Balanced Budget Amendment Would Have Prevented Current Mess
Spending controls would force Washington to act responsibly
November 23, 2011
In 1997, after a fierce debate, a balanced budget amendment to the Constitution I introduced was defeated by just one vote in the United States Senate. Fourteen years later, our nation is facing a debt crisis of epic proportions. Our national debt has gone from roughly $5 trillion in 1997 to over $14 trillion today. That's more than $45,000 for every man, woman, and child in America.
And that debt keeps growing. According to Congress' nonpartisan budget scorekeeper, the Congressional Budget Office, the nation's debt could reach an astonishing 90 percent of gross domestic product in less than a decade, with the government spending almost $1 trillion on interest payments alone.
It's no wonder the chairman of the Joint Chiefs of Staff, Adm. Michael Mullen, said, "Our national debt is our biggest national security threat." And the International Monetary Fund recently found that the United States doesn't have a "credible strategy" to confront this looming crisis.
This situation has only gotten worse under the Obama administration. Over the last two years, discretionary spending has increased by 84 percent, if you include the failed economic stimulus, with spending reaching 25 percent of our nation's economic output—a level not seen since World War II.
In fact, our skyrocketing debt is the number one issue I hear about from the people of my state of Utah, who rightly do not understand why Washington can't make the tough choices they do for their families.
There's no doubt that if Congress had passed a balanced budget amendment over 10 years ago, we wouldn't be in the fiscal wreck we are in today. But that doesn't mean we can't put our nation on a more secure fiscal path by enacting one today. In the Senate, 47 senators are supporting a balanced budget amendment I've introduced that would require the president to submit a balanced budget to Congress every year that limits spending to 18 percent of gross domestic product, and that requires supermajorities in both houses of Congress to raise taxes or increase spending.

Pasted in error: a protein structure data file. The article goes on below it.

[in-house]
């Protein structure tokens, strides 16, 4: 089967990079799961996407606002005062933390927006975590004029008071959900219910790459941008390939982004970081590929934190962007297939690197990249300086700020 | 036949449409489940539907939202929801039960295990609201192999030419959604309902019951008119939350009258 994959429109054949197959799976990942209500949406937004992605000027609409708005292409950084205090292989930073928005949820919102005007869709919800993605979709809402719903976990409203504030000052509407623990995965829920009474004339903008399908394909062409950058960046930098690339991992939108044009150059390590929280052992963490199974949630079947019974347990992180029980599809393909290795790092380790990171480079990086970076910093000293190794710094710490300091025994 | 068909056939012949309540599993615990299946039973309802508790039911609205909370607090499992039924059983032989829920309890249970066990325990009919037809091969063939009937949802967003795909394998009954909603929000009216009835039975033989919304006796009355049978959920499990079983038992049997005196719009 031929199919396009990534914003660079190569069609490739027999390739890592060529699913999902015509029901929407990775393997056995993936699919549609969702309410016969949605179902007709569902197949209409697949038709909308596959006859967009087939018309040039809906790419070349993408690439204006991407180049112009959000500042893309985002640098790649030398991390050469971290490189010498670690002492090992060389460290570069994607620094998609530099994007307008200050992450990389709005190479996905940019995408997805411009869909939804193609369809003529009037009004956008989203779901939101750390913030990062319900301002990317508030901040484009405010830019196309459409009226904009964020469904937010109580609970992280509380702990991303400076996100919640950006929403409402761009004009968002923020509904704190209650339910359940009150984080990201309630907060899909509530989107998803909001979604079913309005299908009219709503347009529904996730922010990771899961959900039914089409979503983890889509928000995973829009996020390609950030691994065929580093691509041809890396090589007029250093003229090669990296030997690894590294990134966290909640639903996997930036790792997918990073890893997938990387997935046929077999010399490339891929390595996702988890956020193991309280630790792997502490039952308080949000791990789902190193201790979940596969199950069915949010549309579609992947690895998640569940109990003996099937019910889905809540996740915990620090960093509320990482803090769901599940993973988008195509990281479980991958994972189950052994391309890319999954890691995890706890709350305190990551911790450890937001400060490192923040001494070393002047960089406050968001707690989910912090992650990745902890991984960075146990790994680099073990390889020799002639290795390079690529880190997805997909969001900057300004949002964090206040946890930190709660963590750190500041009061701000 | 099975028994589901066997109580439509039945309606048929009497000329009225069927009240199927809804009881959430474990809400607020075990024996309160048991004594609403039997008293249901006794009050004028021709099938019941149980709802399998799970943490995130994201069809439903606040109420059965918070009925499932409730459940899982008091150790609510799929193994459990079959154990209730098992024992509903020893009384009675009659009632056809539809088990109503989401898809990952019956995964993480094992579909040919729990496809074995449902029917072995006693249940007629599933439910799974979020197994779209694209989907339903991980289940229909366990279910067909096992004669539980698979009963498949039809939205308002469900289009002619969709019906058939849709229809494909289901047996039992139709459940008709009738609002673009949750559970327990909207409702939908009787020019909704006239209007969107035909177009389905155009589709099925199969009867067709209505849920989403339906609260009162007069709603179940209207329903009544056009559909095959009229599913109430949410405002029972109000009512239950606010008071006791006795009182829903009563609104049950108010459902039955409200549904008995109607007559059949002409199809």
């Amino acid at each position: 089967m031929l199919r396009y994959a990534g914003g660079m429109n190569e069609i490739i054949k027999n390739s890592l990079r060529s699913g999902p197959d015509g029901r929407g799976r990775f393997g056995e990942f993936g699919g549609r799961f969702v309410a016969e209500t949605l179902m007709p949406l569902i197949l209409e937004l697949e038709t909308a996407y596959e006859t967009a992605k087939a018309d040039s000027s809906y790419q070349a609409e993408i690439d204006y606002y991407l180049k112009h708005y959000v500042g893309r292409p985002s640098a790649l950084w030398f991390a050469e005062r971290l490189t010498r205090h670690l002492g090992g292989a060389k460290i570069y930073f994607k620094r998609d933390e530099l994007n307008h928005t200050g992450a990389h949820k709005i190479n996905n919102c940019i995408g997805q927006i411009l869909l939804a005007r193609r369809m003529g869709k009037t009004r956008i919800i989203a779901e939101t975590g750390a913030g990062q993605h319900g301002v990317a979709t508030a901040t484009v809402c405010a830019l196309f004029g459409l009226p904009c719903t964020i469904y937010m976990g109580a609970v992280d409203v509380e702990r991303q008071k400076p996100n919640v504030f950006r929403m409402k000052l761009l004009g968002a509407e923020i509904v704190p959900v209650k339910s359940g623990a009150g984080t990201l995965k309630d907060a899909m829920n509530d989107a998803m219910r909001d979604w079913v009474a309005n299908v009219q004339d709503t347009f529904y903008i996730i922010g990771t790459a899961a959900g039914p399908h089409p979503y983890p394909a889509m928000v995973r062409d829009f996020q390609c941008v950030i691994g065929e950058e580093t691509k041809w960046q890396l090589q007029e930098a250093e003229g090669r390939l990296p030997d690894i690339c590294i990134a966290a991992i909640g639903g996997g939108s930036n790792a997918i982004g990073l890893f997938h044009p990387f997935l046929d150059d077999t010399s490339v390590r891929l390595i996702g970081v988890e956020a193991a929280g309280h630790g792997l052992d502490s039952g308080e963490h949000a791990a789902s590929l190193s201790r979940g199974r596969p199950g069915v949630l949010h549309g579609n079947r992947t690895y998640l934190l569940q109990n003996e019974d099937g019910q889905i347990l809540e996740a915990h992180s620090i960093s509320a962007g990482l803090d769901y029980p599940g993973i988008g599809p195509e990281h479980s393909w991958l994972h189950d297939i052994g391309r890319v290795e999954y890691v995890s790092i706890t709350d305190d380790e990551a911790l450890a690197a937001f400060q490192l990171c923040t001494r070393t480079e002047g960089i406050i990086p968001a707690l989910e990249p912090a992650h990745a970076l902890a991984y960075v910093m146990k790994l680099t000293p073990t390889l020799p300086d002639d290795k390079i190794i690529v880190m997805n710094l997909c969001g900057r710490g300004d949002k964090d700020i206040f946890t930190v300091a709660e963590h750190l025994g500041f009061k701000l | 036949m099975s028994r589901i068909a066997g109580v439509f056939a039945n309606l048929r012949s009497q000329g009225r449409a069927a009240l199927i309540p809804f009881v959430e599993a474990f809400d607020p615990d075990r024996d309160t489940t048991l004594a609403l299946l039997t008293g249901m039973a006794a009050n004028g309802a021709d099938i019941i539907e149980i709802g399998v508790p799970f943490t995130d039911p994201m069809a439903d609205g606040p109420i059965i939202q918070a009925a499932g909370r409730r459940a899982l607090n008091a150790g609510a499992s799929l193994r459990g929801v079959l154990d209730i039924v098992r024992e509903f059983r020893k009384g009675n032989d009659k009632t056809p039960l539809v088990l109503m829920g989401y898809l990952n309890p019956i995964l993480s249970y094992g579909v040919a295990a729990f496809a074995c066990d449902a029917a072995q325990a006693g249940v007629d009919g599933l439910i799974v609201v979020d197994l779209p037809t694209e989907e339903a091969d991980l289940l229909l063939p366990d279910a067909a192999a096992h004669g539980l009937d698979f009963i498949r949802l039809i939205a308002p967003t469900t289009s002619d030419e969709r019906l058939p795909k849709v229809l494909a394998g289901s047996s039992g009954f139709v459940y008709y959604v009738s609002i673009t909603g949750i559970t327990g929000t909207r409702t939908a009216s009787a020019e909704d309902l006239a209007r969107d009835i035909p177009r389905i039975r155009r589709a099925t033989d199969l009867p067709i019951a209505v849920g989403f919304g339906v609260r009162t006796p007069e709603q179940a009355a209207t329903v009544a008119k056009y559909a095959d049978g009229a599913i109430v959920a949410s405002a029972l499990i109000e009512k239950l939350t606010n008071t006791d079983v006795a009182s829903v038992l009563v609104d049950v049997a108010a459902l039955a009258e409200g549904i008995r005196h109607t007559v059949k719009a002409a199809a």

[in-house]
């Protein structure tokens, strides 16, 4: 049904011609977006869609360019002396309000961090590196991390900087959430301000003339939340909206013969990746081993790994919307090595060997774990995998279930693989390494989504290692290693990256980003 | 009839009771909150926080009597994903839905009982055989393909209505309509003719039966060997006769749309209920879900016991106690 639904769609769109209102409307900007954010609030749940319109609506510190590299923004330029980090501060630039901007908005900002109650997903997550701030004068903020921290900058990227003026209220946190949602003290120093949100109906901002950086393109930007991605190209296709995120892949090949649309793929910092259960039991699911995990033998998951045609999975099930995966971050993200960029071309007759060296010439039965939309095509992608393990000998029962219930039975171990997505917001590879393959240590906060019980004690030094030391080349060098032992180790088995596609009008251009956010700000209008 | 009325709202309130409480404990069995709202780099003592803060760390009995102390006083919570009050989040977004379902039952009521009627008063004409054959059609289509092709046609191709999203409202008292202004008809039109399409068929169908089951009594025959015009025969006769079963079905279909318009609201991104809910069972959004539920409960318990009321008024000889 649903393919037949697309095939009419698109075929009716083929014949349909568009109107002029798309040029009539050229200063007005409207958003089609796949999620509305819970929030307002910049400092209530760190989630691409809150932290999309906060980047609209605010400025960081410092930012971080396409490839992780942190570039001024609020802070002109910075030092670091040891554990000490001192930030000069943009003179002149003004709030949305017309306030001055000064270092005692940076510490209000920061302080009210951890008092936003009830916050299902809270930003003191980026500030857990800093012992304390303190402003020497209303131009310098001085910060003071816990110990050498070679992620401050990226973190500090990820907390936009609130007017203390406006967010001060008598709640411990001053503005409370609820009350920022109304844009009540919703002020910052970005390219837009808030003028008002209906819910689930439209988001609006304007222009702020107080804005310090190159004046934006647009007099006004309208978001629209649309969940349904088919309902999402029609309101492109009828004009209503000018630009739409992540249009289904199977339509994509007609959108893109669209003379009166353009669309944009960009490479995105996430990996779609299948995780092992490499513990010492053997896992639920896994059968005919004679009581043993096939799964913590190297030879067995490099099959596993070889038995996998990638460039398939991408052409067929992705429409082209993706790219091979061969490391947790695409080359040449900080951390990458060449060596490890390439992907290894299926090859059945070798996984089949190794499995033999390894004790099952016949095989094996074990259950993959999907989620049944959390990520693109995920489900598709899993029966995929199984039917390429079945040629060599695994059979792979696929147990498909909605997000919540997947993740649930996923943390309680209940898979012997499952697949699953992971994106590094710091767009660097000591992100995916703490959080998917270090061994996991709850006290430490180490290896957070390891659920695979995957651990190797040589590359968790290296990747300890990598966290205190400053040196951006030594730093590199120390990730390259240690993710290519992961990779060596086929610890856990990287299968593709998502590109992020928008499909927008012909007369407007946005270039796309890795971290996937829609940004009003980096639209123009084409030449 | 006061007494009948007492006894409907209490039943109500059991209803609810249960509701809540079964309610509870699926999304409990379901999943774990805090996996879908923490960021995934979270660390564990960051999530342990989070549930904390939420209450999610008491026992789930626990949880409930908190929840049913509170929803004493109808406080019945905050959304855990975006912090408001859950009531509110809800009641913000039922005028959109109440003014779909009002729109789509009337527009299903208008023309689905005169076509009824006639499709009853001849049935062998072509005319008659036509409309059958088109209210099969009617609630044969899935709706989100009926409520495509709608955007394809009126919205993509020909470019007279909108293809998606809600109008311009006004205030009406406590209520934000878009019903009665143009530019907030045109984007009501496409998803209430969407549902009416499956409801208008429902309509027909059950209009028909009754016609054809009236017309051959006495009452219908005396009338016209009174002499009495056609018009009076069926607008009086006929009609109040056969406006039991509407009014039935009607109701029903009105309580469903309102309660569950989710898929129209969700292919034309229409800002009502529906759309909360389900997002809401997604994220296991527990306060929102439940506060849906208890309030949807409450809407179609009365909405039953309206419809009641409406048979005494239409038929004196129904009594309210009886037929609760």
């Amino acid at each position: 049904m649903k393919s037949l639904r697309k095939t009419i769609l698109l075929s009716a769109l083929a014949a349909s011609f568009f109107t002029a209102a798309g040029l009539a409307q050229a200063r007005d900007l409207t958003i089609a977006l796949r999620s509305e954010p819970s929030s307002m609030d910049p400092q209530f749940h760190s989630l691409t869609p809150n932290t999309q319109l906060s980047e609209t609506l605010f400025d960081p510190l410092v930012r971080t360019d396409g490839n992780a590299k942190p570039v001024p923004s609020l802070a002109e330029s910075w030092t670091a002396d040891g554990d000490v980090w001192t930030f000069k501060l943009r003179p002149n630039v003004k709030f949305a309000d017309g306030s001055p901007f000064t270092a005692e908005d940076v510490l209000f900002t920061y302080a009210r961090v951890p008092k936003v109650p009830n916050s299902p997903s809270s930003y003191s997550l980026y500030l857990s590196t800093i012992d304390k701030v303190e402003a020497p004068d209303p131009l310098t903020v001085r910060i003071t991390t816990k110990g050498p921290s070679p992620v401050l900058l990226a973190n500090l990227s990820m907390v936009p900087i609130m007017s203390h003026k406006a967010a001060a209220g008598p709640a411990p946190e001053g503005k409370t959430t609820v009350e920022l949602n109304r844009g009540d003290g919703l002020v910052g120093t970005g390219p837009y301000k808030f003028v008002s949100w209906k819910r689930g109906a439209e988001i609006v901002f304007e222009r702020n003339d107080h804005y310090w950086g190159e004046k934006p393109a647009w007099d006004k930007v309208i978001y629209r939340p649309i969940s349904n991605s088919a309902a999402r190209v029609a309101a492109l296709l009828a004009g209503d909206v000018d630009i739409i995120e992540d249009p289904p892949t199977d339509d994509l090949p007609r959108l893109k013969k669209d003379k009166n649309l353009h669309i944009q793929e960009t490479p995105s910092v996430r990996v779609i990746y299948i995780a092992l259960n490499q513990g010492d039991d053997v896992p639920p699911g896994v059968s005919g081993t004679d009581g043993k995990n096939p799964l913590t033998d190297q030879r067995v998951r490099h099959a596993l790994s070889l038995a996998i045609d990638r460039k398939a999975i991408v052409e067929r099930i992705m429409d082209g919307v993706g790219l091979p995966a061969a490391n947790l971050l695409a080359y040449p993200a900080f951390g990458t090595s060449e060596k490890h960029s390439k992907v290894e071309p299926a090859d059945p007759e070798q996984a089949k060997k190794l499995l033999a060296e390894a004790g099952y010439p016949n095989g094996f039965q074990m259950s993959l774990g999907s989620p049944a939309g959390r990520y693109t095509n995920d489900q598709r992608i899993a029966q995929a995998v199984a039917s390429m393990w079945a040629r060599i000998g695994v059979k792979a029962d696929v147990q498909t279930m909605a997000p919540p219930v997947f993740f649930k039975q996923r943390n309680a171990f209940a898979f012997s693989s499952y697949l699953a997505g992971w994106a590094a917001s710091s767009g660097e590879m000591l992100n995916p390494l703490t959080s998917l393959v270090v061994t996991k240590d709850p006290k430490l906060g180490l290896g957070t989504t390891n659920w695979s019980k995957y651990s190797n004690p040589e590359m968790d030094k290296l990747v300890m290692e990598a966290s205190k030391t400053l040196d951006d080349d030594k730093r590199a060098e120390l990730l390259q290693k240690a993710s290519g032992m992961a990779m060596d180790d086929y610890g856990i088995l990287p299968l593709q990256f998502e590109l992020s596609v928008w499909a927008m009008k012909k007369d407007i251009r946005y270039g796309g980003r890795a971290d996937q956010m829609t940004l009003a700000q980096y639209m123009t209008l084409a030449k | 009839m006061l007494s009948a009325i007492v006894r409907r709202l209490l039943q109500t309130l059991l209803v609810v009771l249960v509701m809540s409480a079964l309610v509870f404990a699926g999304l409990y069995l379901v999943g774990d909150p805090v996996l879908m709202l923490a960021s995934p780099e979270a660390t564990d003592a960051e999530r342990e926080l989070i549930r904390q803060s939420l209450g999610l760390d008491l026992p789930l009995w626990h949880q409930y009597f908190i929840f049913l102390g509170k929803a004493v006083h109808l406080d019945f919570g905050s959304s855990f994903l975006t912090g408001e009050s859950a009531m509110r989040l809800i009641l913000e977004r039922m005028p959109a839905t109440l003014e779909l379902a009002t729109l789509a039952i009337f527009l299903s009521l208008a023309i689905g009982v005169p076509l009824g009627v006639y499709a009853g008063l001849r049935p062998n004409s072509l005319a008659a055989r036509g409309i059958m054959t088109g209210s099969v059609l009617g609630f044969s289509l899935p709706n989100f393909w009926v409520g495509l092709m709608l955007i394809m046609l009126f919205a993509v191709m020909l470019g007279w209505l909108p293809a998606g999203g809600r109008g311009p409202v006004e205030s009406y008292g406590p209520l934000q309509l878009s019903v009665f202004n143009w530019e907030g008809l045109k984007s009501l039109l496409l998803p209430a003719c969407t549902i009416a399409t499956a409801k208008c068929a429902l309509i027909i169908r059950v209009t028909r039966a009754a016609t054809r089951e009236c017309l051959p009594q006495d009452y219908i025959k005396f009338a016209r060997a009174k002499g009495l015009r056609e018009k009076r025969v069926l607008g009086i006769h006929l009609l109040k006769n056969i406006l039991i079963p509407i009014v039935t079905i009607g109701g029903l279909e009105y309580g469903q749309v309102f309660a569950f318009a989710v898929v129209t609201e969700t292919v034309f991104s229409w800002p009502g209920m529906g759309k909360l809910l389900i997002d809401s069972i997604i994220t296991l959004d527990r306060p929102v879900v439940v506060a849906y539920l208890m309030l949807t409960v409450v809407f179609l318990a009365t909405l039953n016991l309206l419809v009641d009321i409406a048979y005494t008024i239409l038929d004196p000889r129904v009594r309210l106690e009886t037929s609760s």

In fact, this isn't a novel or new idea. Every state, except Vermont, and countries like Germany and Switzerland all have this common-sense requirement. It's time Washington does as well.
Some ask, why do we need a constitutional amendment—why can't Congress and the White House come together and cut our debt? The answer is simple: This is the only way to force Washington to act. In fact, every grand compromise over the past three decades to tackle our debt has been undone almost immediately after being enacted by Congress, with massive spending increases almost as soon as the ink is dry.
Today, our nation is having a great debate over the size, scope, and shape of our national government—over how much we can afford without forcing future generations to foot the bill. The president is asking Congress to raise our debt limit without putting forward any meaningful proposals to combat our debt. I strongly believe that before we even consider this, the Senate must take up a balanced budget amendment. This kind of strong budgetary reform would put us on a path to fiscal health and would forestall this White House or any future White House from asking the American people to simply greenlight more debt.
A balanced budget amendment makes sense; its time has more than come. Now, Congress must act.
- Read about how the super committee failure will affect you.
- See a collection of political cartoons on the economy.
- Read Robert Schlesinger on the upside down 2012 politics of the economy and the deficit.